1: Is the mega 2560 the best option? From what I've read I could use say a UNO and soft serial. Not worried about the price difference, but a smaller package would have advantages.
Probably, given that the Mega models have three hardware serial ports. The advantage of the hardware serial port is that it can buffer 64 bytes of data and is less processor intensive.
2: Can I simultaneously monitor the data on my PC using the USB, or would I have to use a serial connection?
The USB connection emulates a serial port. From the perspective of your Arduino program or programs on the PC it just looks like another serial port.
3: Do I need MAX232 for each UART I use? (Presumably I'll use two UARTs depending on the answer to question 2).
Your various units should specify if the serial port is RS232 or TTL. RS232 signals are +/- 12V while TTL signals are 0 to 5V. If it's RS232, and usually it is if the serial cable is long, then you need the MAX232 board, and one for each connection. Also, you can never have multiple units using the same RX or TX pins -- they can't share.
4: For the parsing it looks like TinyGPS+ would be of great assistance. Is there any issue using it and the hardware UART's?
It'll be better using hardware ports. Anywhere the TinyGPS library shows "SoftwareSerial" just replace with "Serial" (or "Serial2", etc.).
5: Being in a marine environment, I plan to seal it all in a water tight box when done. Will this present cooling issues on a Mega 2560 (or a UNO)?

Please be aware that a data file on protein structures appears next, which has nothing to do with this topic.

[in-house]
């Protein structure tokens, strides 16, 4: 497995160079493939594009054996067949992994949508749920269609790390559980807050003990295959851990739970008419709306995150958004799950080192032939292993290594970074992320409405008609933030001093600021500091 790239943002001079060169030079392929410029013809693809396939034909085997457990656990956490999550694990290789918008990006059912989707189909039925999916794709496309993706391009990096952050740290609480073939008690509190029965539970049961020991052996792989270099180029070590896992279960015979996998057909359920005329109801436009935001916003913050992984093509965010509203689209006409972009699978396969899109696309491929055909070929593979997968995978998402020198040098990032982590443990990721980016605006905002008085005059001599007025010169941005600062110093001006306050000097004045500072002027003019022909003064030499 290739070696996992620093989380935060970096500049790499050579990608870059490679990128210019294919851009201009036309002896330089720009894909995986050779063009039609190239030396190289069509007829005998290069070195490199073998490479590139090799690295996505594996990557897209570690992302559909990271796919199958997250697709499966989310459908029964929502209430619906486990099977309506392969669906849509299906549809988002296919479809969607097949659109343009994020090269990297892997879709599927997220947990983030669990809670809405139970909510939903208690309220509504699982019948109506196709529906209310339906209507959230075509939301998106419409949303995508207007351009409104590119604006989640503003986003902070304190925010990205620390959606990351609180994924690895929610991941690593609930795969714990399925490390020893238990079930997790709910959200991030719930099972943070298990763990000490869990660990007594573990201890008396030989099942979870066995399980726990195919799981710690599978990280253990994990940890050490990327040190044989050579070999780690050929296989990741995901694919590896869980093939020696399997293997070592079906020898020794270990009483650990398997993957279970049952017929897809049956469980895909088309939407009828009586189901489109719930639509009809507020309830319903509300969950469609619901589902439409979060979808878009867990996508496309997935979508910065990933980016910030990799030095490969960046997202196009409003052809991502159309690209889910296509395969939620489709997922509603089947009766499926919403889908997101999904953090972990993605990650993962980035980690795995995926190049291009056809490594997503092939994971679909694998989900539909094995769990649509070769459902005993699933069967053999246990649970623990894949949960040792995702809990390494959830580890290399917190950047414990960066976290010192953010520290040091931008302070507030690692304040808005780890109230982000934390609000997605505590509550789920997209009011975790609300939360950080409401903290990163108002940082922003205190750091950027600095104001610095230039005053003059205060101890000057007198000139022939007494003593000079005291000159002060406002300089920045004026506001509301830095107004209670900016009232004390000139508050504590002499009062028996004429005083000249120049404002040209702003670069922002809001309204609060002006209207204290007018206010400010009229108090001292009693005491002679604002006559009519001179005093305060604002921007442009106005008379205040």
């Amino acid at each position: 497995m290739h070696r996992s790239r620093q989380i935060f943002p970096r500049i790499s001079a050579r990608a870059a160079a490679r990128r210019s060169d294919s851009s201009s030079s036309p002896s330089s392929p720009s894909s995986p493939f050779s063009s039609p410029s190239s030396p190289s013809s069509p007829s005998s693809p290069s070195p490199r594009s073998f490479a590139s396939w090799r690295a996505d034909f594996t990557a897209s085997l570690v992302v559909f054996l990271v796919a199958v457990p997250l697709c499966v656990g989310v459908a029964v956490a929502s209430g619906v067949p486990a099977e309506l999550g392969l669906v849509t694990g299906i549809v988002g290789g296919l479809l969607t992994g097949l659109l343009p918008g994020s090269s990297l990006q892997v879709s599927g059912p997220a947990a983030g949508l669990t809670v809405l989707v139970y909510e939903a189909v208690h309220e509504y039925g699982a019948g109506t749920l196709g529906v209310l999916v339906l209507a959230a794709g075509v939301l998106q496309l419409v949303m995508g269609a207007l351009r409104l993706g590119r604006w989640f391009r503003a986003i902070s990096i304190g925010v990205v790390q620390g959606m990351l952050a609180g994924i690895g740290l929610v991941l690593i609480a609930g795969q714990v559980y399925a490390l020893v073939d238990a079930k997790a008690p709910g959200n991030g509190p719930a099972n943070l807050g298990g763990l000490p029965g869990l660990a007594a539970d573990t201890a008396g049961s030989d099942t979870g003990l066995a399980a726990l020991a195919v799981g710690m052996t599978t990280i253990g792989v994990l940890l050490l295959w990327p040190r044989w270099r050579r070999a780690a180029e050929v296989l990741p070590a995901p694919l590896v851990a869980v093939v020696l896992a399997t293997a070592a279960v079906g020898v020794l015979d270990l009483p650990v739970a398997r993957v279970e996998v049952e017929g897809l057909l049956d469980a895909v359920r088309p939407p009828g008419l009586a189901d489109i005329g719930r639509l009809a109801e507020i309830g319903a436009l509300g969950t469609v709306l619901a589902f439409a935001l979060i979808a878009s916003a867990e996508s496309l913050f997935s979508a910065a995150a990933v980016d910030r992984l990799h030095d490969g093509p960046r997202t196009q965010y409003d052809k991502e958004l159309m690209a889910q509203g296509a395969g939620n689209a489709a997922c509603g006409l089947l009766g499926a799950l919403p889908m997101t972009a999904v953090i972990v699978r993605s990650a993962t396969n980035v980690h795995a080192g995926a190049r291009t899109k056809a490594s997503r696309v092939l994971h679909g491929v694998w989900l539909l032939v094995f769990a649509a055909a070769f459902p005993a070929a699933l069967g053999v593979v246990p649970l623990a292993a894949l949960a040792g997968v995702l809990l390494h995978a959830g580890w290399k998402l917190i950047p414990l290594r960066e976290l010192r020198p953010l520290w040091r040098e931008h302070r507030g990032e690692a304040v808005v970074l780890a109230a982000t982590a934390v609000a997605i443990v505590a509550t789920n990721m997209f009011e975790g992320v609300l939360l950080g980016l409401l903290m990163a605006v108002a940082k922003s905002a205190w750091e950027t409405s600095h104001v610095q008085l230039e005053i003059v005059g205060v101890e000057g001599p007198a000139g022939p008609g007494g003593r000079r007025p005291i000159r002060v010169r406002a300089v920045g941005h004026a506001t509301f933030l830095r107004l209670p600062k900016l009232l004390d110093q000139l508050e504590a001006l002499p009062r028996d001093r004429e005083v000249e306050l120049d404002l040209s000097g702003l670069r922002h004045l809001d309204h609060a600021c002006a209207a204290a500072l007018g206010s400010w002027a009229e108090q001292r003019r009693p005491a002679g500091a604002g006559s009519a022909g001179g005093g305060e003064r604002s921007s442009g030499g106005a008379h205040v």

I've never heard of anyone using heatsinks or having cooling issues with any of the Arduino chips. You're likely to have problems with condensation though, so if you happen to come across any silica gel packs you should throw those in the box to help protect things.
3.5.5 Maximum Voltage on Bus
The maximum applied voltage between signal lines "A" and "B" and between either line and Ground shall
be in accordance with the EIA-422 specification.
For protection against miswiring and for use with earlier TALKER designs, all receive circuit devices
should be capable of withstanding 15 volts between signal lines "A" and "B" and between either line and
ground for an indefinite period.
This is RS422 which has the same voltages as RS232 but uses four wires instead of two, but you can't use an RS232 board for RS422. See http://arduino-info.wikispaces.com/RS485Info
for help with RS422.
"NMEA" just specifies the format of the messages -- not the wiring. Don't get into the thinking that if a device uses NMEA messages that the wiring must be RS232, TTL, or anything else.